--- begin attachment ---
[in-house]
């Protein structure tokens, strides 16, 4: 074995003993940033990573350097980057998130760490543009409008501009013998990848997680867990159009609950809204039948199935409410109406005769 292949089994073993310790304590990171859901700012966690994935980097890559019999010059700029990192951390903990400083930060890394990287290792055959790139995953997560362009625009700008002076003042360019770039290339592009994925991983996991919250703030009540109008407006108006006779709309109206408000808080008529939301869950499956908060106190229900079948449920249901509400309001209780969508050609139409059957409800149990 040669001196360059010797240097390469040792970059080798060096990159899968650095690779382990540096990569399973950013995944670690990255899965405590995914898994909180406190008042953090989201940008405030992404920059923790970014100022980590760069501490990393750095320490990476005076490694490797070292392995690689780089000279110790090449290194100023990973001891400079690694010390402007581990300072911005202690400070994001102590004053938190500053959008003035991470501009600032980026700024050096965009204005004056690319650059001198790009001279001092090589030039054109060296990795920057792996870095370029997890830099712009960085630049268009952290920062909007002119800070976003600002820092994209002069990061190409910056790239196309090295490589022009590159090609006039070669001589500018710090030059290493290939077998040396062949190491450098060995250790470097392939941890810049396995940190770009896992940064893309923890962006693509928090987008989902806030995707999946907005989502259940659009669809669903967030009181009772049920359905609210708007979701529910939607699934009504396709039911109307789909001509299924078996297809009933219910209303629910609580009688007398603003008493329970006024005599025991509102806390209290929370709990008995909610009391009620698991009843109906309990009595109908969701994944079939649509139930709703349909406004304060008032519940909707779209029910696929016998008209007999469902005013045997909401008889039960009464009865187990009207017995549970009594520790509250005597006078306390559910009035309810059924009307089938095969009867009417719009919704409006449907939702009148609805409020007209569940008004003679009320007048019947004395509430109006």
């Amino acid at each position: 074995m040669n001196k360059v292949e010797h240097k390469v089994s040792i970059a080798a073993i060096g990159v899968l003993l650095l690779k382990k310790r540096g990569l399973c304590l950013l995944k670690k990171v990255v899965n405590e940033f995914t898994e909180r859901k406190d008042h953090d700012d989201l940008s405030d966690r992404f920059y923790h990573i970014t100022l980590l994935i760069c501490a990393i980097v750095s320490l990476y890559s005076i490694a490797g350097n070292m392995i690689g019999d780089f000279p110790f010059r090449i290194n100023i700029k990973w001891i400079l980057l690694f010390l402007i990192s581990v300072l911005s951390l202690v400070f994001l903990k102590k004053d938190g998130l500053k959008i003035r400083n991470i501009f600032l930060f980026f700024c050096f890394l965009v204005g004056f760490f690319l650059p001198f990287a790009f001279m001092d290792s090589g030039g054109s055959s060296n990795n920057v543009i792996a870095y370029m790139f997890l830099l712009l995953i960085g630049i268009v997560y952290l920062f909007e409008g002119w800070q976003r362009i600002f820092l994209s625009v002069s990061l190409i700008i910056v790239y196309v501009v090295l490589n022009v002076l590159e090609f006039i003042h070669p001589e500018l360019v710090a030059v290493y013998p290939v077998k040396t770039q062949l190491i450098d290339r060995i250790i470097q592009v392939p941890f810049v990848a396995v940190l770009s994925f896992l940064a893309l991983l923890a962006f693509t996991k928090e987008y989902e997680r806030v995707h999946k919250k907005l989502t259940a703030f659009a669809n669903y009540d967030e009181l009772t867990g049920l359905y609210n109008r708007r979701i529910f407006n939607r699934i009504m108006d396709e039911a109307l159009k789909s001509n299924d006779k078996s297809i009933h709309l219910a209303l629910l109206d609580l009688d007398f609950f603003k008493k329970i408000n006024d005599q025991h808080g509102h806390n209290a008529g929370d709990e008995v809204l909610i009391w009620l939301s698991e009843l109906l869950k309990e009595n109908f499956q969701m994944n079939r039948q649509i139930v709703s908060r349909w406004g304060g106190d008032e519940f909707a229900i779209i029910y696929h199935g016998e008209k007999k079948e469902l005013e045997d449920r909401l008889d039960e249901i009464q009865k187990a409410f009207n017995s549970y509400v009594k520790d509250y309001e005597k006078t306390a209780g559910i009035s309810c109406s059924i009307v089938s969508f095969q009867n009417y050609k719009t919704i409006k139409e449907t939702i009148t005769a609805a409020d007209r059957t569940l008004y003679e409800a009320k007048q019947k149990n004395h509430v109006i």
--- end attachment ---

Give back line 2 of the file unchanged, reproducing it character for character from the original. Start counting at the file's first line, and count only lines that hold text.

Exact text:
């Protein structure tokens, strides 16, 4: 074995003993940033990573350097980057998130760490543009409008501009013998990848997680867990159009609950809204039948199935409410109406005769 292949089994073993310790304590990171859901700012966690994935980097890559019999010059700029990192951390903990400083930060890394990287290792055959790139995953997560362009625009700008002076003042360019770039290339592009994925991983996991919250703030009540109008407006108006006779709309109206408000808080008529939301869950499956908060106190229900079948449920249901509400309001209780969508050609139409059957409800149990 040669001196360059010797240097390469040792970059080798060096990159899968650095690779382990540096990569399973950013995944670690990255899965405590995914898994909180406190008042953090989201940008405030992404920059923790970014100022980590760069501490990393750095320490990476005076490694490797070292392995690689780089000279110790090449290194100023990973001891400079690694010390402007581990300072911005202690400070994001102590004053938190500053959008003035991470501009600032980026700024050096965009204005004056690319650059001198790009001279001092090589030039054109060296990795920057792996870095370029997890830099712009960085630049268009952290920062909007002119800070976003600002820092994209002069990061190409910056790239196309090295490589022009590159090609006039070669001589500018710090030059290493290939077998040396062949190491450098060995250790470097392939941890810049396995940190770009896992940064893309923890962006693509928090987008989902806030995707999946907005989502259940659009669809669903967030009181009772049920359905609210708007979701529910939607699934009504396709039911109307789909001509299924078996297809009933219910209303629910609580009688007398603003008493329970006024005599025991509102806390209290929370709990008995909610009391009620698991009843109906309990009595109908969701994944079939649509139930709703349909406004304060008032519940909707779209029910696929016998008209007999469902005013045997909401008889039960009464009865187990009207017995549970009594520790509250005597006078306390559910009035309810059924009307089938095969009867009417719009919704409006449907939702009148609805409020007209569940008004003679009320007048019947004395509430109006």